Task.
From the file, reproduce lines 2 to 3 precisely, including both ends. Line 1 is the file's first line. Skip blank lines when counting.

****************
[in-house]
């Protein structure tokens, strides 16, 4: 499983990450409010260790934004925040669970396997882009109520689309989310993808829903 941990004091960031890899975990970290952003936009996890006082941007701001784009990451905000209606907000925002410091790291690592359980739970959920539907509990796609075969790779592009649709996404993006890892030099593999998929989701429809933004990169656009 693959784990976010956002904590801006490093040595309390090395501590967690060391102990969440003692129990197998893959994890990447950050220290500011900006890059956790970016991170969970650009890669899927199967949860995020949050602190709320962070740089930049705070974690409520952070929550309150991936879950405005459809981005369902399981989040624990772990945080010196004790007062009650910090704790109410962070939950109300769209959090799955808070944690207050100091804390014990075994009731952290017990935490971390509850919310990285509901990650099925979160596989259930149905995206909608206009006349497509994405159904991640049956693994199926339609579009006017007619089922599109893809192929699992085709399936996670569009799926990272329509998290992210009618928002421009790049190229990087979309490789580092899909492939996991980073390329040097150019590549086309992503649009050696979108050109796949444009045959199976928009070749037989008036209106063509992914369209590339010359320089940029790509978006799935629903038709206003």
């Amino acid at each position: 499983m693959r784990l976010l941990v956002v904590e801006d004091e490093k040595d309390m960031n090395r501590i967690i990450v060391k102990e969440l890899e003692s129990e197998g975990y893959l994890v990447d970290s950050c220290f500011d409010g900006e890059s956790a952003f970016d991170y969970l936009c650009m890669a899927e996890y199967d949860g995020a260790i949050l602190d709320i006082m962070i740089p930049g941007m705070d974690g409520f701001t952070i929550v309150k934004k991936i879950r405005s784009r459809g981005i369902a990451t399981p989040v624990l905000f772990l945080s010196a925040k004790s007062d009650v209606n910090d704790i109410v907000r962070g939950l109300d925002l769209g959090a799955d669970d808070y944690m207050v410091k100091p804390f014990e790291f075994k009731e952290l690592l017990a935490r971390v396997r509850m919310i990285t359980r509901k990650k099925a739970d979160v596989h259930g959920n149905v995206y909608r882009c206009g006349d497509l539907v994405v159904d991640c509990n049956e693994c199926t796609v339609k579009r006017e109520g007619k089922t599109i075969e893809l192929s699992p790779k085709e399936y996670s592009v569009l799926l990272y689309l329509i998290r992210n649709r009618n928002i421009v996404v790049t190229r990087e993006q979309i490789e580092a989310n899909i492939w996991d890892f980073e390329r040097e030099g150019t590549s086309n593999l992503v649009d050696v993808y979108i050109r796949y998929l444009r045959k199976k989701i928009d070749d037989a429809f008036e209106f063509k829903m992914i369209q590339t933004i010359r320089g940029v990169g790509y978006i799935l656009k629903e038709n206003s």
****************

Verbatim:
């Protein structure tokens, strides 16, 4: 499983990450409010260790934004925040669970396997882009109520689309989310993808829903 941990004091960031890899975990970290952003936009996890006082941007701001784009990451905000209606907000925002410091790291690592359980739970959920539907509990796609075969790779592009649709996404993006890892030099593999998929989701429809933004990169656009 693959784990976010956002904590801006490093040595309390090395501590967690060391102990969440003692129990197998893959994890990447950050220290500011900006890059956790970016991170969970650009890669899927199967949860995020949050602190709320962070740089930049705070974690409520952070929550309150991936879950405005459809981005369902399981989040624990772990945080010196004790007062009650910090704790109410962070939950109300769209959090799955808070944690207050100091804390014990075994009731952290017990935490971390509850919310990285509901990650099925979160596989259930149905995206909608206009006349497509994405159904991640049956693994199926339609579009006017007619089922599109893809192929699992085709399936996670569009799926990272329509998290992210009618928002421009790049190229990087979309490789580092899909492939996991980073390329040097150019590549086309992503649009050696979108050109796949444009045959199976928009070749037989008036209106063509992914369209590339010359320089940029790509978006799935629903038709206003």
């Amino acid at each position: 499983m693959r784990l976010l941990v956002v904590e801006d004091e490093k040595d309390m960031n090395r501590i967690i990450v060391k102990e969440l890899e003692s129990e197998g975990y893959l994890v990447d970290s950050c220290f500011d409010g900006e890059s956790a952003f970016d991170y969970l936009c650009m890669a899927e996890y199967d949860g995020a260790i949050l602190d709320i006082m962070i740089p930049g941007m705070d974690g409520f701001t952070i929550v309150k934004k991936i879950r405005s784009r459809g981005i369902a990451t399981p989040v624990l905000f772990l945080s010196a925040k004790s007062d009650v209606n910090d704790i109410v907000r962070g939950l109300d925002l769209g959090a799955d669970d808070y944690m207050v410091k100091p804390f014990e790291f075994k009731e952290l690592l017990a935490r971390v396997r509850m919310i990285t359980r509901k990650k099925a739970d979160v596989h259930g959920n149905v995206y909608r882009c206009g006349d497509l539907v994405v159904d991640c509990n049956e693994c199926t796609v339609k579009r006017e109520g007619k089922t599109i075969e893809l192929s699992p790779k085709e399936y996670s592009v569009l799926l990272y689309l329509i998290r992210n649709r009618n928002i421009v996404v790049t190229r990087e993006q979309i490789e580092a989310n899909i492939w996991d890892f980073e390329r040097e030099g150019t590549s086309n593999l992503v649009d050696v993808y979108i050109r796949y998929l444009r045959k199976k989701i928009d070749d037989a429809f008036e209106f063509k829903m992914i369209q590339t933004i010359r320089g940029v990169g790509y978006i799935l656009k629903e038709n206003s």